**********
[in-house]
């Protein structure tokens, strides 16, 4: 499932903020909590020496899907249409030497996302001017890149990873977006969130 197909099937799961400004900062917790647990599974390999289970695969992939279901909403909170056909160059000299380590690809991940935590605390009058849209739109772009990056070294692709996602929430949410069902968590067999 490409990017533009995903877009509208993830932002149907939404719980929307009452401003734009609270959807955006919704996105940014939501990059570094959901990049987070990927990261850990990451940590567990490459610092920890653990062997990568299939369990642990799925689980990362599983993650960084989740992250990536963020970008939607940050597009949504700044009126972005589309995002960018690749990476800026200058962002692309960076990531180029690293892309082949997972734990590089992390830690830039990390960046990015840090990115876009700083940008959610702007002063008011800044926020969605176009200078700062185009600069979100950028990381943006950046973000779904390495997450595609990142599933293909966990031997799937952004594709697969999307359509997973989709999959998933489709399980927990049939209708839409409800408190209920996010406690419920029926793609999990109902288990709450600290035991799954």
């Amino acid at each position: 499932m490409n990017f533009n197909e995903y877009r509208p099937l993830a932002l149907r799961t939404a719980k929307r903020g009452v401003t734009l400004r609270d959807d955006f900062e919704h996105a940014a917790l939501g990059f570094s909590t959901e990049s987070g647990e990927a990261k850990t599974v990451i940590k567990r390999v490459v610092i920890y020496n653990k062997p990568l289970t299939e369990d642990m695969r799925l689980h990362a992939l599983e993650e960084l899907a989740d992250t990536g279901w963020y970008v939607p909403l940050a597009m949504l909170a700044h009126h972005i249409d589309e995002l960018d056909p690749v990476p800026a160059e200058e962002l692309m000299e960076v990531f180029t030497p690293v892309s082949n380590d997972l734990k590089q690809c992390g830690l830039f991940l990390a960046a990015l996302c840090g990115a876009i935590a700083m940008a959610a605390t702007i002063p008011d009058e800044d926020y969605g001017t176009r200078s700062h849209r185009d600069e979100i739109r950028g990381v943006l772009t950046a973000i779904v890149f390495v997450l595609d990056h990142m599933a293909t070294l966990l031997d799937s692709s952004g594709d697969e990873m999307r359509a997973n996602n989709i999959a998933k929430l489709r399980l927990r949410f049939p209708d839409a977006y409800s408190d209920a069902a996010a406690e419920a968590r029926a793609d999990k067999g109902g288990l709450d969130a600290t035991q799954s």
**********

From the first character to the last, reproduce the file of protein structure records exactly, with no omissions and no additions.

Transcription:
[in-house]
């Protein structure tokens, strides 16, 4: 499932903020909590020496899907249409030497996302001017890149990873977006969130 197909099937799961400004900062917790647990599974390999289970695969992939279901909403909170056909160059000299380590690809991940935590605390009058849209739109772009990056070294692709996602929430949410069902968590067999 490409990017533009995903877009509208993830932002149907939404719980929307009452401003734009609270959807955006919704996105940014939501990059570094959901990049987070990927990261850990990451940590567990490459610092920890653990062997990568299939369990642990799925689980990362599983993650960084989740992250990536963020970008939607940050597009949504700044009126972005589309995002960018690749990476800026200058962002692309960076990531180029690293892309082949997972734990590089992390830690830039990390960046990015840090990115876009700083940008959610702007002063008011800044926020969605176009200078700062185009600069979100950028990381943006950046973000779904390495997450595609990142599933293909966990031997799937952004594709697969999307359509997973989709999959998933489709399980927990049939209708839409409800408190209920996010406690419920029926793609999990109902288990709450600290035991799954």
């Amino acid at each position: 499932m490409n990017f533009n197909e995903y877009r509208p099937l993830a932002l149907r799961t939404a719980k929307r903020g009452v401003t734009l400004r609270d959807d955006f900062e919704h996105a940014a917790l939501g990059f570094s909590t959901e990049s987070g647990e990927a990261k850990t599974v990451i940590k567990r390999v490459v610092i920890y020496n653990k062997p990568l289970t299939e369990d642990m695969r799925l689980h990362a992939l599983e993650e960084l899907a989740d992250t990536g279901w963020y970008v939607p909403l940050a597009m949504l909170a700044h009126h972005i249409d589309e995002l960018d056909p690749v990476p800026a160059e200058e962002l692309m000299e960076v990531f180029t030497p690293v892309s082949n380590d997972l734990k590089q690809c992390g830690l830039f991940l990390a960046a990015l996302c840090g990115a876009i935590a700083m940008a959610a605390t702007i002063p008011d009058e800044d926020y969605g001017t176009r200078s700062h849209r185009d600069e979100i739109r950028g990381v943006l772009t950046a973000i779904v890149f390495v997450l595609d990056h990142m599933a293909t070294l966990l031997d799937s692709s952004g594709d697969e990873m999307r359509a997973n996602n989709i999959a998933k929430l489709r399980l927990r949410f049939p209708d839409a977006y409800s408190d209920a069902a996010a406690e419920a968590r029926a793609d999990k067999g109902g288990l709450d969130a600290t035991q799954s």